I was going to start my own question similar to this one because I have just encountered this in a piece of news on the NHK WEB EASY site:
(Not sure if they keep all the news available for long, but the link will work for now at least)
Having first checked some other explanations (1, 2, 3, 4), I found this answer and decided to post some links here and give the example above of what can also be considered a "concise use" of たり where you give just one example action (as opposed to at least two)
In this case, as I interpret it, the single action of マスクをしなくなったりする implies that there are other actions that senior citizens might be doing that troubles other people (I would assume not washing their hands, not practicing social distancing, etc.), and we actually see one of this in the examples in the subsequent paragraphs:
I would also like to point out that if you follow those links I gave above, many people are quite strict in their views on this grammar, while some provide examples of grammar books that acknowledge this increasing flexibility as early as in 1970s.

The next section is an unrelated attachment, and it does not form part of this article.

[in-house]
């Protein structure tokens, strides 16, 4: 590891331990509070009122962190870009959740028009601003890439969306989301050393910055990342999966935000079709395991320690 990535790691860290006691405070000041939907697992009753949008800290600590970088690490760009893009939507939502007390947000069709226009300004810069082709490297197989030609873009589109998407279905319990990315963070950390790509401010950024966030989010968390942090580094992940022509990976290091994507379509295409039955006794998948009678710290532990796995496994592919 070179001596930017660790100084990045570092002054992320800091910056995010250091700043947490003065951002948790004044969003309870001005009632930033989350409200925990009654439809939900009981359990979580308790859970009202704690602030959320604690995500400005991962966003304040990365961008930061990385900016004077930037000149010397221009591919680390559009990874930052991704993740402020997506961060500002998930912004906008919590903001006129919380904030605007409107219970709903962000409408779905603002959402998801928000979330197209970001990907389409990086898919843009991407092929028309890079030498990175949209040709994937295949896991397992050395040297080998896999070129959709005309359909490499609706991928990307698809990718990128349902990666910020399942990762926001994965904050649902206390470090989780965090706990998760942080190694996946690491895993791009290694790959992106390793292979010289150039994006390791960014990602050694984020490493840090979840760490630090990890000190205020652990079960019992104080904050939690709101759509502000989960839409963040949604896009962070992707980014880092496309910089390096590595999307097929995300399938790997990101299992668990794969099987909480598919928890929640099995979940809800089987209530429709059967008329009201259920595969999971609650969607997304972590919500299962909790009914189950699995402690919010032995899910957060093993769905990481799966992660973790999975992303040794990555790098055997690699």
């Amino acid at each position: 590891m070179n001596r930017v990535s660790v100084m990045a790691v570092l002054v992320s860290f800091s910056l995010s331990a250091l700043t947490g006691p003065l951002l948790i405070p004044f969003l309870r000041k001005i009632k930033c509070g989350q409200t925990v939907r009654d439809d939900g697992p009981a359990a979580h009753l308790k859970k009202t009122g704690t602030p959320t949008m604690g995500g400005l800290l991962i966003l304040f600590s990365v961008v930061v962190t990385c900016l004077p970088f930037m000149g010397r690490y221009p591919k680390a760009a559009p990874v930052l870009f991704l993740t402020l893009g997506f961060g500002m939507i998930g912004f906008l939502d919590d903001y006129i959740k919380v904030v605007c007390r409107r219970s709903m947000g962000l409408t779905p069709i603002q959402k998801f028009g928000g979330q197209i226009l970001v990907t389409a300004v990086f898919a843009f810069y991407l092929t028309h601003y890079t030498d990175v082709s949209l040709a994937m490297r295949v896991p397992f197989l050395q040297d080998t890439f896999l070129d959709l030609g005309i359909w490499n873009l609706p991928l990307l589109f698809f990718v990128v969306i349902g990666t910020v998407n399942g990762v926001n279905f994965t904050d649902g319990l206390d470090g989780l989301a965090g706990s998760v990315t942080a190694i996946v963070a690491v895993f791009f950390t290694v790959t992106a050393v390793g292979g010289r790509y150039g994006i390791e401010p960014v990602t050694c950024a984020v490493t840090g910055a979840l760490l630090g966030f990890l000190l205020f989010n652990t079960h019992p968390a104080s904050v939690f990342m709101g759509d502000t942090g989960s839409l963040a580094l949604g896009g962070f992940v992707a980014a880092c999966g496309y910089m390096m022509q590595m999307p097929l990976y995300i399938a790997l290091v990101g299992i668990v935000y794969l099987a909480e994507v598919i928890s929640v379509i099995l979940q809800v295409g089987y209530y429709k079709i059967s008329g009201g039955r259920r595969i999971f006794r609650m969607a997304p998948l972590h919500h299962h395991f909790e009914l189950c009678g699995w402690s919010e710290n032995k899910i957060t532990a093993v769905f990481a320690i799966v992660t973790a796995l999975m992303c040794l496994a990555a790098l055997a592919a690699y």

And so, now we even encounter it in official news, albeit for foreigners. Or maybe I should say "even though" because this is where I would partially agree with those who try to stick to the rules: since this source is aimed at foreigners, with what is called やさしい日本語, I would personally expect them to use regular beginner/elementary grammar constructions, i.e., ～たり～たりしない in this case. If they are doing it consciously, even in materials for foreigners with only basic Japanese skills, it might be a proof that such flexible use of たり is actually quite common